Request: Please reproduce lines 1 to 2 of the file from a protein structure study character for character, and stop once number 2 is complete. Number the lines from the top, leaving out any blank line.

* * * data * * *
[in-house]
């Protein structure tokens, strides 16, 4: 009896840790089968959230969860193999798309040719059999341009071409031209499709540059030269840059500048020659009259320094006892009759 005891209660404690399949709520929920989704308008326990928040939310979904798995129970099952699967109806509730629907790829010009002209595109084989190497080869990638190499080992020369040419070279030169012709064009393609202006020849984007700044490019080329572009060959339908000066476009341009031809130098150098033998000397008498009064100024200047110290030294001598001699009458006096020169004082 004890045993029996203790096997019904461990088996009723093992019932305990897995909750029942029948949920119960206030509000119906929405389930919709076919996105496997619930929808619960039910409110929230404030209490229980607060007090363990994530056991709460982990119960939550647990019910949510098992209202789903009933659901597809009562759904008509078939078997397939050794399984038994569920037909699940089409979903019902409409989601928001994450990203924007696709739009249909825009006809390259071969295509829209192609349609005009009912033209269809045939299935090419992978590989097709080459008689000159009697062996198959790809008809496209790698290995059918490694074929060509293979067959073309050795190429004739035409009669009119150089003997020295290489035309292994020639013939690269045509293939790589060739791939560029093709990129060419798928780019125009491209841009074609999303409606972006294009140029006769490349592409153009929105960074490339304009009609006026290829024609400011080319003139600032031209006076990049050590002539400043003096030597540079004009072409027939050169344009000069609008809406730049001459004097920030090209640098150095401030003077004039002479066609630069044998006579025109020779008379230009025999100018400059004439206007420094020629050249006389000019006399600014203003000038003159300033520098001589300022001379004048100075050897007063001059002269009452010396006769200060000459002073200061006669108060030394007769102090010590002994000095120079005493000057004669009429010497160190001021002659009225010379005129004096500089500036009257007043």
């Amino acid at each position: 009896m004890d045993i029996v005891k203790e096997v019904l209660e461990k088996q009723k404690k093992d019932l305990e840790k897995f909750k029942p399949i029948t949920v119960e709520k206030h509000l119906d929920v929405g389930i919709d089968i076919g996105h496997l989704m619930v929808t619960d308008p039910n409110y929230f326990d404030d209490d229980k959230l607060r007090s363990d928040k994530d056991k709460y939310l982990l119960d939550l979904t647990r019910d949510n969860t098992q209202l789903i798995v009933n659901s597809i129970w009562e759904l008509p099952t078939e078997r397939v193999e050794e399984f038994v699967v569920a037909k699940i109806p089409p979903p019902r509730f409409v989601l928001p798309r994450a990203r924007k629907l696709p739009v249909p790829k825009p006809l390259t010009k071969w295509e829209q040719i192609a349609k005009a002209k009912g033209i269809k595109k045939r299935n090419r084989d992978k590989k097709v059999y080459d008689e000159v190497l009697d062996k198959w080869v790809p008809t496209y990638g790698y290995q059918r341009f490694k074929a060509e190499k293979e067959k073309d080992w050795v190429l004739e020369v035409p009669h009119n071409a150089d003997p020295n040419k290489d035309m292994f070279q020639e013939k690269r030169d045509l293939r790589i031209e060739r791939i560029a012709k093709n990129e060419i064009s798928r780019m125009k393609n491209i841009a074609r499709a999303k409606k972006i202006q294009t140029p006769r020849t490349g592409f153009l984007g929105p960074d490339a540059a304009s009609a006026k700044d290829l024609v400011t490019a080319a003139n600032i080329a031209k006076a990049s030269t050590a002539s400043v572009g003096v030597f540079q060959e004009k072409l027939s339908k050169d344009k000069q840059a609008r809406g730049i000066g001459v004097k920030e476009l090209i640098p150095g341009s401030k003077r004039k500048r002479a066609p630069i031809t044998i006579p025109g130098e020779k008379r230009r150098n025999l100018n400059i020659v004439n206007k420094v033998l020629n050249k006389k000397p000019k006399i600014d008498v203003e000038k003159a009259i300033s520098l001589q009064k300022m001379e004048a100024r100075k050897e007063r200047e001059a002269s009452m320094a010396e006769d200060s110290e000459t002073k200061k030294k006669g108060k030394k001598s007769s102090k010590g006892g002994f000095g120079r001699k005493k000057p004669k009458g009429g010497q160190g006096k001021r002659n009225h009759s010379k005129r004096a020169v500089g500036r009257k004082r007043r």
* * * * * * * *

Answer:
[in-house]
């Protein structure tokens, strides 16, 4: 009896840790089968959230969860193999798309040719059999341009071409031209499709540059030269840059500048020659009259320094006892009759 005891209660404690399949709520929920989704308008326990928040939310979904798995129970099952699967109806509730629907790829010009002209595109084989190497080869990638190499080992020369040419070279030169012709064009393609202006020849984007700044490019080329572009060959339908000066476009341009031809130098150098033998000397008498009064100024200047110290030294001598001699009458006096020169004082 004890045993029996203790096997019904461990088996009723093992019932305990897995909750029942029948949920119960206030509000119906929405389930919709076919996105496997619930929808619960039910409110929230404030209490229980607060007090363990994530056991709460982990119960939550647990019910949510098992209202789903009933659901597809009562759904008509078939078997397939050794399984038994569920037909699940089409979903019902409409989601928001994450990203924007696709739009249909825009006809390259071969295509829209192609349609005009009912033209269809045939299935090419992978590989097709080459008689000159009697062996198959790809008809496209790698290995059918490694074929060509293979067959073309050795190429004739035409009669009119150089003997020295290489035309292994020639013939690269045509293939790589060739791939560029093709990129060419798928780019125009491209841009074609999303409606972006294009140029006769490349592409153009929105960074490339304009009609006026290829024609400011080319003139600032031209006076990049050590002539400043003096030597540079004009072409027939050169344009000069609008809406730049001459004097920030090209640098150095401030003077004039002479066609630069044998006579025109020779008379230009025999100018400059004439206007420094020629050249006389000019006399600014203003000038003159300033520098001589300022001379004048100075050897007063001059002269009452010396006769200060000459002073200061006669108060030394007769102090010590002994000095120079005493000057004669009429010497160190001021002659009225010379005129004096500089500036009257007043």